Owen Sound votes to remove Lord’s Prayer from Council Meetings

Ontario Humanist Society: Owen Sound votes to remove Lord’s Prayer from Council Meetings
SunTimes: During the holiest week on the Christian calendar, council voted 5-4 to replace the Lord’s Prayer with a moment of silent reflection. Coun. Colleen Purdon, the mover of the motion to change council’s practice, said each council meeting should begin in a way that is “inclusive” to people of all religious faiths as well as those with no religious beliefs. “They’re all our citizens and they all deserve to feel welcomed,” she said. Before council voted on the moment of silence, Coun. Peter Lemon put forward a motion to issue fresh invitations to other religious groups to lead council in prayer and recite the Lord’s Prayer as the “fallback position.” It failed.
Councillors Jan Chamberlain, Bill Twaddle, David Adair, Purdon and Mayor Deb Haswell voted to replace the Lord’s Prayer with a moment of silent reflection. Councillors Jim McManaman, Arlene Wright, Ian Boddy and Lemon were opposed. Council’s vote occurred on the same week as Palm Sunday and Good Friday — referred to as Holy Week in Christianity. Purdon asked city staff Feb. 28 for a report on council’s practice of reciting the Lord’s Prayer before each meeting. She said it is not an “inclusive” way to start municipal government meetings and should be reconsidered.
The report, prepared by acting clerk Lois O’Neill, says council’s current format, which includes time to recite the Lord’s Prayer or a “traditional faith blessing,” is set out in Owen Sound’s procedural bylaw. Council must approve an amendment to change the format.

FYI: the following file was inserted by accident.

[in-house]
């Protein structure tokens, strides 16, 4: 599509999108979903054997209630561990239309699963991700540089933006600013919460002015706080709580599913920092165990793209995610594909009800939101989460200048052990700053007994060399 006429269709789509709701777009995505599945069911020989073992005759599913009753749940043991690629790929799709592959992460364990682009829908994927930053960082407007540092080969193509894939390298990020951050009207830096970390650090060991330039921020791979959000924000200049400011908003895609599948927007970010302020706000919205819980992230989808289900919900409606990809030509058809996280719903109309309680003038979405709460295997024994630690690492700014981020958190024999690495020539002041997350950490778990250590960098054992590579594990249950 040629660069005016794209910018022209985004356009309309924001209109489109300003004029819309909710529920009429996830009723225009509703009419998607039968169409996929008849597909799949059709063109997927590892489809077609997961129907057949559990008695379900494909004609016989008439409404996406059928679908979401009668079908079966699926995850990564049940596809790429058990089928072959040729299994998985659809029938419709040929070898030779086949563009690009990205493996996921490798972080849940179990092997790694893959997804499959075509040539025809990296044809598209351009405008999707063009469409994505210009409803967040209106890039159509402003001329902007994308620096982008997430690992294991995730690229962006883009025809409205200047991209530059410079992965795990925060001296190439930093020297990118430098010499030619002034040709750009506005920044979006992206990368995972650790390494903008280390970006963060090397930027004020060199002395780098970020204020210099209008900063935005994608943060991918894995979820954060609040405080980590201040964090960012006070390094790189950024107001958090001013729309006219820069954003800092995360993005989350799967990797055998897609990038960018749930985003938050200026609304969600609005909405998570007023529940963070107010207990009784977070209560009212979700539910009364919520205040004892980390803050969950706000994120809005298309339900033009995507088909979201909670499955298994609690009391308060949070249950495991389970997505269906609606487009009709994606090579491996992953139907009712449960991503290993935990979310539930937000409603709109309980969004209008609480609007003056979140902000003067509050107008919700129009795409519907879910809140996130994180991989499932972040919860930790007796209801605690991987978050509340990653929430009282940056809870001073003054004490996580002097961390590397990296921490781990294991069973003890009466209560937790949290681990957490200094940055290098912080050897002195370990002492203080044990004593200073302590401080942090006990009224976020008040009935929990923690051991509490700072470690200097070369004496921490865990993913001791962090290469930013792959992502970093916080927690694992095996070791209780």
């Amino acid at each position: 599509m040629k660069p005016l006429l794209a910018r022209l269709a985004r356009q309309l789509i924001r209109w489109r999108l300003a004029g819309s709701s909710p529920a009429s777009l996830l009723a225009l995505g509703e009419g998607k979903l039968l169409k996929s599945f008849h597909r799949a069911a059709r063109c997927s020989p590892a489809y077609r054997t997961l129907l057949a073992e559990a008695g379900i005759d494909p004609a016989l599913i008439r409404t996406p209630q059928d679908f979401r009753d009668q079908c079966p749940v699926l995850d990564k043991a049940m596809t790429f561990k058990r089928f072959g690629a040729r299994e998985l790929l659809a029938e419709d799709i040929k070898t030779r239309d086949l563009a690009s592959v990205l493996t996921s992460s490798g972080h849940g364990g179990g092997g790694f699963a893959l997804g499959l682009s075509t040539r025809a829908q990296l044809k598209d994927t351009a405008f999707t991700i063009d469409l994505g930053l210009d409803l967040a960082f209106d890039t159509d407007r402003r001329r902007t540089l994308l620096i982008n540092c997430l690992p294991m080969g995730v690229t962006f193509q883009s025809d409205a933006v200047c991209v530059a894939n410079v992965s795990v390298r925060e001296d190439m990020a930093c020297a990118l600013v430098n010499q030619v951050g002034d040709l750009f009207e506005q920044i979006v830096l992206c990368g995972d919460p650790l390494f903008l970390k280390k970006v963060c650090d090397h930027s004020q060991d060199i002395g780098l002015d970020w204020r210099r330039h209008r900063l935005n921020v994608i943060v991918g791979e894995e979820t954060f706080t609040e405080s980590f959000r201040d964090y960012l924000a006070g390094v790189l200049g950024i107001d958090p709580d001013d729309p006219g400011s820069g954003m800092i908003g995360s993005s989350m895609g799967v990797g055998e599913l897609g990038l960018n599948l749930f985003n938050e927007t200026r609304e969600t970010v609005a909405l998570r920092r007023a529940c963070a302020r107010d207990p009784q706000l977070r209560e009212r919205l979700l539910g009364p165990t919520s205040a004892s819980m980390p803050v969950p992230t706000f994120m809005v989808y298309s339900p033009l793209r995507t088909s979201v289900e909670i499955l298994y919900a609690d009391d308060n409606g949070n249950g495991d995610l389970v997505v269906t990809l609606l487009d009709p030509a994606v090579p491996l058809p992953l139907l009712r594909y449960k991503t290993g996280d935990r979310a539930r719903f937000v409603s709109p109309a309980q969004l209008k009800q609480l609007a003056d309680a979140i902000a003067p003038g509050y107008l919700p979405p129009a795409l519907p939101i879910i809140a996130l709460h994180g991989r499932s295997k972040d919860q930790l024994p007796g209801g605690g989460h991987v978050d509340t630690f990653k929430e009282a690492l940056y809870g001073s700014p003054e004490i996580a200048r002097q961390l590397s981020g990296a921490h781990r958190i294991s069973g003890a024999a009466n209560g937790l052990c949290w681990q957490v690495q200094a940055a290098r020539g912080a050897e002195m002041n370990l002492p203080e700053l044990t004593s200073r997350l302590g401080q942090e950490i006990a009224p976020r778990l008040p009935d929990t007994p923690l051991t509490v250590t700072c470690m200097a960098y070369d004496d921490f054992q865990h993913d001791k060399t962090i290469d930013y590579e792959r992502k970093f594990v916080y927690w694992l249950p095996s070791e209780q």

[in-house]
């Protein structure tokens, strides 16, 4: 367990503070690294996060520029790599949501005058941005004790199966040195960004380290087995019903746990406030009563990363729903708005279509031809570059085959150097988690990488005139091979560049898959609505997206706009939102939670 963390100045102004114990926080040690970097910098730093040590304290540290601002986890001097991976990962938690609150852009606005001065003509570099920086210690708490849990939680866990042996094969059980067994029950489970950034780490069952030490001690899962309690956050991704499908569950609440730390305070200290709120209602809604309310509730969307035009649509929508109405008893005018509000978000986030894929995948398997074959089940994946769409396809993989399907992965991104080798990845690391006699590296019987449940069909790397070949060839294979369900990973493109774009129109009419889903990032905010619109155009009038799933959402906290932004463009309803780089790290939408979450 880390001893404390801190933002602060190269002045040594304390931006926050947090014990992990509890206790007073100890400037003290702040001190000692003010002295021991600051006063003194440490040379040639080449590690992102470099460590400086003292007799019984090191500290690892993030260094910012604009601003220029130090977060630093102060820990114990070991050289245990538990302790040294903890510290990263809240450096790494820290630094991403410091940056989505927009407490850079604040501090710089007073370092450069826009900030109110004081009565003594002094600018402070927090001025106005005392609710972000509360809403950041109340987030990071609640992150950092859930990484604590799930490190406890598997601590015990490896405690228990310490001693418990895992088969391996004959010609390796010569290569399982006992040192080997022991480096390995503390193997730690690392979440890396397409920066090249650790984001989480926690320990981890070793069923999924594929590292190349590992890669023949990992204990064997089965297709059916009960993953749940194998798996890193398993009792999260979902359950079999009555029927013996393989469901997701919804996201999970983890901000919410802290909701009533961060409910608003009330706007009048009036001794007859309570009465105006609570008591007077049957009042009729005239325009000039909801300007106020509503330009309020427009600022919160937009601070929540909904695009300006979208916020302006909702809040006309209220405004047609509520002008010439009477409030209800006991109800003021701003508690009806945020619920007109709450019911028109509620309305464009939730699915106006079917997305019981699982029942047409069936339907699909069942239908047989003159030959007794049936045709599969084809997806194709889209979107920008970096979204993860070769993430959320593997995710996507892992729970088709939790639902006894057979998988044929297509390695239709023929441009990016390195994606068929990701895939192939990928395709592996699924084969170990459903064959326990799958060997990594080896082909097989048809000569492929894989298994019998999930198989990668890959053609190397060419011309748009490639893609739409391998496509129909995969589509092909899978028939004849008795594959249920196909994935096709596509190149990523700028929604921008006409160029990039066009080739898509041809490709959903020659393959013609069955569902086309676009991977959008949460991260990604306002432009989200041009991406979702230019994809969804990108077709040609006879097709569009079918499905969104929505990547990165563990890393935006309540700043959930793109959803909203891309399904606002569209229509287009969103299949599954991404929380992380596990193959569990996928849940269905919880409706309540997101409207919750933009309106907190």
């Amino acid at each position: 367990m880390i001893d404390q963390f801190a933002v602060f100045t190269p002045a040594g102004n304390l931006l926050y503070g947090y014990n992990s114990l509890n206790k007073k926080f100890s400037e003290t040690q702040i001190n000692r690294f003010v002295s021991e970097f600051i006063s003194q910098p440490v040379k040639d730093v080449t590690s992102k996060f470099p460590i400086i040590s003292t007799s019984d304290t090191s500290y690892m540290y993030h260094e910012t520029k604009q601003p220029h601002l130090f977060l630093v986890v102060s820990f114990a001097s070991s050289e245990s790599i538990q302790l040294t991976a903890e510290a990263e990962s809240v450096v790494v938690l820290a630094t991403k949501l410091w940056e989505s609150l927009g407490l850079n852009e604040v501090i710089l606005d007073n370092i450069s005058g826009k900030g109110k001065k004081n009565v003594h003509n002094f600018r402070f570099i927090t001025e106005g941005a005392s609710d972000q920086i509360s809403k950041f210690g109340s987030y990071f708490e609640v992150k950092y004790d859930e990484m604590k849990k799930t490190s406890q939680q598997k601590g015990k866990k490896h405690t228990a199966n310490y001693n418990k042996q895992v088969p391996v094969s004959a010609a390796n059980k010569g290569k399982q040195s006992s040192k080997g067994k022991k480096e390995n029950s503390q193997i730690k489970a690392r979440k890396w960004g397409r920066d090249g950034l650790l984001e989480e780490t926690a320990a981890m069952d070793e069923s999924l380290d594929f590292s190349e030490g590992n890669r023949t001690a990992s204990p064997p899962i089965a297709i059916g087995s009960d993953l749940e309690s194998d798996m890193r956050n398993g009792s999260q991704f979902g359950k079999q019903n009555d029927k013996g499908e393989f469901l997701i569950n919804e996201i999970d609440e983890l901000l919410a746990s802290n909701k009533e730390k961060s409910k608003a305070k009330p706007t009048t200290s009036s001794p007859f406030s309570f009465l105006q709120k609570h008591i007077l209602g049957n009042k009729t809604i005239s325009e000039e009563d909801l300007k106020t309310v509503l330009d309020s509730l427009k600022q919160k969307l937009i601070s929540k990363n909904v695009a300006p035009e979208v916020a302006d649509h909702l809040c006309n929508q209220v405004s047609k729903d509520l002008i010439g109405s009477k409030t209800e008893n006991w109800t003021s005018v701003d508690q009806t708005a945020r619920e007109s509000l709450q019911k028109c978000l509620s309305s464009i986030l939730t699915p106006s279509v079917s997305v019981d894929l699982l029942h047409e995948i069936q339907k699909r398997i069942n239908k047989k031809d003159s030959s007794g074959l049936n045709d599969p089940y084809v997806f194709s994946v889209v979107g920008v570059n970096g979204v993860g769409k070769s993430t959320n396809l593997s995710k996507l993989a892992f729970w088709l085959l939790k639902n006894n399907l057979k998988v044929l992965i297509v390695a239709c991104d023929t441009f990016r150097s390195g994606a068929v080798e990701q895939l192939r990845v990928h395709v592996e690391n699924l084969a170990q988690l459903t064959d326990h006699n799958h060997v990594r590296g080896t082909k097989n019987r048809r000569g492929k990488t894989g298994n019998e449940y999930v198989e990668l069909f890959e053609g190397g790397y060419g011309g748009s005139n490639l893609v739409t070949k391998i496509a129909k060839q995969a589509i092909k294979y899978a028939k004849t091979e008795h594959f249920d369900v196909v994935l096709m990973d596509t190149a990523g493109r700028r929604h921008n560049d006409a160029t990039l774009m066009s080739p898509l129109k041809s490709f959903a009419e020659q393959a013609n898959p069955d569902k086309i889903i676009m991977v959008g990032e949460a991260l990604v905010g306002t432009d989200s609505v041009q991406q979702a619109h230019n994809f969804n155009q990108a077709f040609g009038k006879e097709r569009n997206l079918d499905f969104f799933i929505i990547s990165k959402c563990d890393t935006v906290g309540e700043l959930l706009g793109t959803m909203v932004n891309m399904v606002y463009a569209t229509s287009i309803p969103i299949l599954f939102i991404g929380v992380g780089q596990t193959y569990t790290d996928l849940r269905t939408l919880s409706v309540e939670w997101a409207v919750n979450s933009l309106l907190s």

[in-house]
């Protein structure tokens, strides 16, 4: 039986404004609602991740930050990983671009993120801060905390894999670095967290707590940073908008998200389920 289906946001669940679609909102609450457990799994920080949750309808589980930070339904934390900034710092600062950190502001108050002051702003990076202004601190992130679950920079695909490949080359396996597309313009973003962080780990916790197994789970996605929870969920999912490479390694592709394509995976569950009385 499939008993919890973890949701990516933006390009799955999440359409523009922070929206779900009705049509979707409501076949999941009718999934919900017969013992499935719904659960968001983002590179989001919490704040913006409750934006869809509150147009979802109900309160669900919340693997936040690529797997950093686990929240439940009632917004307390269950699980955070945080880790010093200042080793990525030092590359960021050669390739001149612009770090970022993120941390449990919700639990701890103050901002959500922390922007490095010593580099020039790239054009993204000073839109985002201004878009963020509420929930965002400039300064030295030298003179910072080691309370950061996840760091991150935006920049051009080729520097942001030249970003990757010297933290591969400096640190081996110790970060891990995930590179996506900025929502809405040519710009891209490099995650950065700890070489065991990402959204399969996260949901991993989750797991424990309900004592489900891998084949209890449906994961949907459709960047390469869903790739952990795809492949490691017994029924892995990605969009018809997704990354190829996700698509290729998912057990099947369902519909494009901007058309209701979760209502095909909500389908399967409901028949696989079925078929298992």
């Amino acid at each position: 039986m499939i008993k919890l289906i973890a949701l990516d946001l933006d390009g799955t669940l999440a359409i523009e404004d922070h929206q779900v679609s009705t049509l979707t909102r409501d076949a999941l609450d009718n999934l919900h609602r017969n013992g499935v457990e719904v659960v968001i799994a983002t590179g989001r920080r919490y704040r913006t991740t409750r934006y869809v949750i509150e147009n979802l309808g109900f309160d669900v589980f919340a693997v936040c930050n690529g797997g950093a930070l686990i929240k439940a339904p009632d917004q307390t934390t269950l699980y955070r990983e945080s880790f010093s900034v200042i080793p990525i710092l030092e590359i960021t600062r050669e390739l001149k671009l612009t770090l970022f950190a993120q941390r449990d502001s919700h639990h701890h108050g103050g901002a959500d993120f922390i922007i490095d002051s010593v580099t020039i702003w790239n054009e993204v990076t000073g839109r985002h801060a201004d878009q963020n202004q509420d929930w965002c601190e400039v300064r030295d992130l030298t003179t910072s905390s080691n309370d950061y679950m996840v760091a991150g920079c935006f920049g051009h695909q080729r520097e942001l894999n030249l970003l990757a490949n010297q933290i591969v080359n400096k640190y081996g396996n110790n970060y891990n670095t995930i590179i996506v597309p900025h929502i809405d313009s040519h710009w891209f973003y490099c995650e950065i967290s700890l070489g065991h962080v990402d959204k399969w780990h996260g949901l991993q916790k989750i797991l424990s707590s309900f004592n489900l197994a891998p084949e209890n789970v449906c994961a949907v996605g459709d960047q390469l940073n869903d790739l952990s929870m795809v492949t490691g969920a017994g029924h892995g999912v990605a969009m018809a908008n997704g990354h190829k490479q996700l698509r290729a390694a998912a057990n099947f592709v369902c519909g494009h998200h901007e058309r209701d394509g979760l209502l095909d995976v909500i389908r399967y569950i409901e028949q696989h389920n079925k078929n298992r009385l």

The Ontario Court of Appeal ruled in 1999 that the use of the prayer at council meetings in Penetanguishene violated the Canadian Charter of Rights and Freedom.

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NOTE: a very good LTE was sent to the Owen Sound SunTimes by HAT member and OHS member Terri Hope:
To the Editor,
Those who support an opening Christian prayer at municipal council meetings are missing an important point.
Simply put, religious prayers are out of place in a non-religious setting. This may have been acceptable 100 years ago, but is not so today, as our society becomes more and more diverse.
To suggest that those of us who are not Christian should “think about something else”, or worse, “leave the room” during the Lord’s Prayer, is highly insulting, demonstrating a baffling sense of entitlement. It is even insulting to those who treasure the prayer.
If I were attending a service in a Christian church, I would gladly comply with the standard procedures, or engage in silent reflection. I would understand that I was a guest. But we are talking about a municipal council meeting, designed to assure good government for all. As an Owen Sound resident who is attending a council meeting, I am not a guest.
It is fundamentally disrespectful to expect the general public to adopt and practice ones’ own set of religious beliefs. Terri Hope, Owen Sound.